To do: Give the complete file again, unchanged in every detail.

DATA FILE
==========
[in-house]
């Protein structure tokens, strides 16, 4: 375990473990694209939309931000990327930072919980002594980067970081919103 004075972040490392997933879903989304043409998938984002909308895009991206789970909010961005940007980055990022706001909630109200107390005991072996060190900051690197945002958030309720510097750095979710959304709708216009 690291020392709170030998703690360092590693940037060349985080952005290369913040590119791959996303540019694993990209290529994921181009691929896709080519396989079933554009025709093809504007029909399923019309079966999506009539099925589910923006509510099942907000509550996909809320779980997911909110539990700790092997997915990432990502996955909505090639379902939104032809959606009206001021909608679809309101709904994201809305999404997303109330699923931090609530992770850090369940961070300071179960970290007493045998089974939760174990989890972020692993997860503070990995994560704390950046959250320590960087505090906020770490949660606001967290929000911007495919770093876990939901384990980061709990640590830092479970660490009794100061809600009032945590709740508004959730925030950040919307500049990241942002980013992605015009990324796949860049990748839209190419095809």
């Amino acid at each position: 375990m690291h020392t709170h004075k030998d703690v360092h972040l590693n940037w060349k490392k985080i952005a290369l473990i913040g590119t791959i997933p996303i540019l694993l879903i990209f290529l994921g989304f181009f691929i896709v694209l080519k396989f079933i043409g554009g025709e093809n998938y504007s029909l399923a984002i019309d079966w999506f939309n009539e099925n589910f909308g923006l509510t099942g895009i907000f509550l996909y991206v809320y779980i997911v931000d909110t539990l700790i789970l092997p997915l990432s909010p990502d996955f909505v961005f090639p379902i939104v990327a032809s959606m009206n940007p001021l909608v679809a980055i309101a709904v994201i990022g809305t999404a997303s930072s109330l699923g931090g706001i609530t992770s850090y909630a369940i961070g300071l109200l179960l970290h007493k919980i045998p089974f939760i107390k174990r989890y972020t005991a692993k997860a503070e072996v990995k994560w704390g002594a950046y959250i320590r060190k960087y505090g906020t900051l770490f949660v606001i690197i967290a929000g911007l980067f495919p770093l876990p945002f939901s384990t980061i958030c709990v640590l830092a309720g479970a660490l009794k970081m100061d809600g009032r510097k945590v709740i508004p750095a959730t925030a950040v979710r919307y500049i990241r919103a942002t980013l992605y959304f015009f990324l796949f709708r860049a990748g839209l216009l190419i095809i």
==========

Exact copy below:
[in-house]
């Protein structure tokens, strides 16, 4: 375990473990694209939309931000990327930072919980002594980067970081919103 004075972040490392997933879903989304043409998938984002909308895009991206789970909010961005940007980055990022706001909630109200107390005991072996060190900051690197945002958030309720510097750095979710959304709708216009 690291020392709170030998703690360092590693940037060349985080952005290369913040590119791959996303540019694993990209290529994921181009691929896709080519396989079933554009025709093809504007029909399923019309079966999506009539099925589910923006509510099942907000509550996909809320779980997911909110539990700790092997997915990432990502996955909505090639379902939104032809959606009206001021909608679809309101709904994201809305999404997303109330699923931090609530992770850090369940961070300071179960970290007493045998089974939760174990989890972020692993997860503070990995994560704390950046959250320590960087505090906020770490949660606001967290929000911007495919770093876990939901384990980061709990640590830092479970660490009794100061809600009032945590709740508004959730925030950040919307500049990241942002980013992605015009990324796949860049990748839209190419095809």
């Amino acid at each position: 375990m690291h020392t709170h004075k030998d703690v360092h972040l590693n940037w060349k490392k985080i952005a290369l473990i913040g590119t791959i997933p996303i540019l694993l879903i990209f290529l994921g989304f181009f691929i896709v694209l080519k396989f079933i043409g554009g025709e093809n998938y504007s029909l399923a984002i019309d079966w999506f939309n009539e099925n589910f909308g923006l509510t099942g895009i907000f509550l996909y991206v809320y779980i997911v931000d909110t539990l700790i789970l092997p997915l990432s909010p990502d996955f909505v961005f090639p379902i939104v990327a032809s959606m009206n940007p001021l909608v679809a980055i309101a709904v994201i990022g809305t999404a997303s930072s109330l699923g931090g706001i609530t992770s850090y909630a369940i961070g300071l109200l179960l970290h007493k919980i045998p089974f939760i107390k174990r989890y972020t005991a692993k997860a503070e072996v990995k994560w704390g002594a950046y959250i320590r060190k960087y505090g906020t900051l770490f949660v606001i690197i967290a929000g911007l980067f495919p770093l876990p945002f939901s384990t980061i958030c709990v640590l830092a309720g479970a660490l009794k970081m100061d809600g009032r510097k945590v709740i508004p750095a959730t925030a950040v979710r919307y500049i990241r919103a942002t980013l992605y959304f015009f990324l796949f709708r860049a990748g839209l216009l190419i095809i």